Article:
# How do you find the integral of (e^(-1/x)) / x^2?

Jun 20, 2015

At first, I was thinking why it was written like this. It makes sense... and this is NOT integration by parts. This can be done by u-substitution.

$= \int {e}^{\text{-1/x"/x^2dx = int e^"-1/x}} \cdot \frac{1}{x} ^ 2 \mathrm{dx}$

Let:
$u = {e}^{\text{-1/x}}$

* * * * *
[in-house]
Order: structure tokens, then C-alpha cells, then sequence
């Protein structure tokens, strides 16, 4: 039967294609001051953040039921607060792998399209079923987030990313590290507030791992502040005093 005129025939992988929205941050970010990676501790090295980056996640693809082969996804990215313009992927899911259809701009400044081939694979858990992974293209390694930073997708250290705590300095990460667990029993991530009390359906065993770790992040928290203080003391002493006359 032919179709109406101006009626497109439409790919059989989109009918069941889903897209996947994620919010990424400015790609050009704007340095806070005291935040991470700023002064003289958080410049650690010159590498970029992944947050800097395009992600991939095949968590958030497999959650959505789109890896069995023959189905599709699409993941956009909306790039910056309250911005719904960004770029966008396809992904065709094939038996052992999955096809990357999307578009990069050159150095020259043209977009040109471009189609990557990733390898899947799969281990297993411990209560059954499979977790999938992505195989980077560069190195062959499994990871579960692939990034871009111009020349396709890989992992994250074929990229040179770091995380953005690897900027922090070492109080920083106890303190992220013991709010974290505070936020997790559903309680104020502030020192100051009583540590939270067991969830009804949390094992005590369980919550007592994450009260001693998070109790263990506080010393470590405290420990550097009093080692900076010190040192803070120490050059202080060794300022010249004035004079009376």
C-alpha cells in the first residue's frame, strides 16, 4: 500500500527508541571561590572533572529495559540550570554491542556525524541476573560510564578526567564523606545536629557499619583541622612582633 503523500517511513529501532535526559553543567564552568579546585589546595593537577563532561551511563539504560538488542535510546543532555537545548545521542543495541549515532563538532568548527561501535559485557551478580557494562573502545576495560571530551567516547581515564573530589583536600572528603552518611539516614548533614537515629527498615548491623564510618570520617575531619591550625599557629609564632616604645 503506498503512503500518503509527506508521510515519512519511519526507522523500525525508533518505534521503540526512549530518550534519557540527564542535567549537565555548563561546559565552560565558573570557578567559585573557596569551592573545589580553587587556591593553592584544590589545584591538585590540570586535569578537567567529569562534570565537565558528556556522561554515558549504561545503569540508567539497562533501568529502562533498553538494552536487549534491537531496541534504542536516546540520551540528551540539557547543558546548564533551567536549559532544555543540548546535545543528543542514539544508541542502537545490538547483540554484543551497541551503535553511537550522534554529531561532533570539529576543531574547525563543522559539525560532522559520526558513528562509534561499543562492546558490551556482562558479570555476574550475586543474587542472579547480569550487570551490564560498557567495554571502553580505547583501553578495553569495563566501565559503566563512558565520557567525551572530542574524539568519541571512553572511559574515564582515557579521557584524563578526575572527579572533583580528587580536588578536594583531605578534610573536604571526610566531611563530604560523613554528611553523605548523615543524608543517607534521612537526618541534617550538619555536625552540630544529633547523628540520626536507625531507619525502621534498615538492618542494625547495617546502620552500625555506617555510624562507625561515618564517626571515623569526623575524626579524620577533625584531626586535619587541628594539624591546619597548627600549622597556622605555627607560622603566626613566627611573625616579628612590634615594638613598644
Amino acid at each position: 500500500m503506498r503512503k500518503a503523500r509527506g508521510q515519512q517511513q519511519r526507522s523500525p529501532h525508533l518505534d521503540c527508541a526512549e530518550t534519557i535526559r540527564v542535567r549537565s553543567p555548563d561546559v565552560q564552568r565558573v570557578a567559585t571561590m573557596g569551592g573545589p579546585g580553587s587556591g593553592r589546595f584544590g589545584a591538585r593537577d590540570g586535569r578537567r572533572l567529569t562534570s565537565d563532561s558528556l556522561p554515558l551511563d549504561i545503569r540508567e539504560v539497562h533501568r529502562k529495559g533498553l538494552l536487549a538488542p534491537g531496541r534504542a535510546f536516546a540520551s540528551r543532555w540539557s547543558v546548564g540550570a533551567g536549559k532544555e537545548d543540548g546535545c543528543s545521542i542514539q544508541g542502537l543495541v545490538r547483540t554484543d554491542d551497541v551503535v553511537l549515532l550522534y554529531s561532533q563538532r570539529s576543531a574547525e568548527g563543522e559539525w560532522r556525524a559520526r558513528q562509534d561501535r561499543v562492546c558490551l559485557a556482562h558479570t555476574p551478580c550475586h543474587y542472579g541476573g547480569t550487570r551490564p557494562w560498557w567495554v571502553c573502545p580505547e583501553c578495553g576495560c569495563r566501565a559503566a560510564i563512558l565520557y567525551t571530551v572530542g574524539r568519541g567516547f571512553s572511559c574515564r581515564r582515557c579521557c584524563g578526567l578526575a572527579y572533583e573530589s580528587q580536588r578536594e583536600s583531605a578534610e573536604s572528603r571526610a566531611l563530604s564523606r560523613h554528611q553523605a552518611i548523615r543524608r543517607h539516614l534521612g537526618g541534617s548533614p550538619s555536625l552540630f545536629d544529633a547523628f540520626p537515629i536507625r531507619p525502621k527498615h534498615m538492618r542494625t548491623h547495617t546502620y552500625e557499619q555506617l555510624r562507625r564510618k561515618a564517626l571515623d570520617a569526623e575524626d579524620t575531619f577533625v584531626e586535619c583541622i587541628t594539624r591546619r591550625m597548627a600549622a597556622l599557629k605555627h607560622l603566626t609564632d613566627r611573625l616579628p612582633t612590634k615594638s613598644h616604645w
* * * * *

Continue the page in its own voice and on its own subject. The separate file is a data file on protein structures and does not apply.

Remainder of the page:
$\mathrm{du} = {e}^{\text{-1/x}} \cdot \frac{1}{x} ^ 2 \mathrm{dx}$

This is rather interesting; there's no need to use $u$ here. We have the whole thing as $\mathrm{du}$.

$\implies \int \mathrm{du}$

$= u + C$

$= {e}^{\text{-1/x}} + C$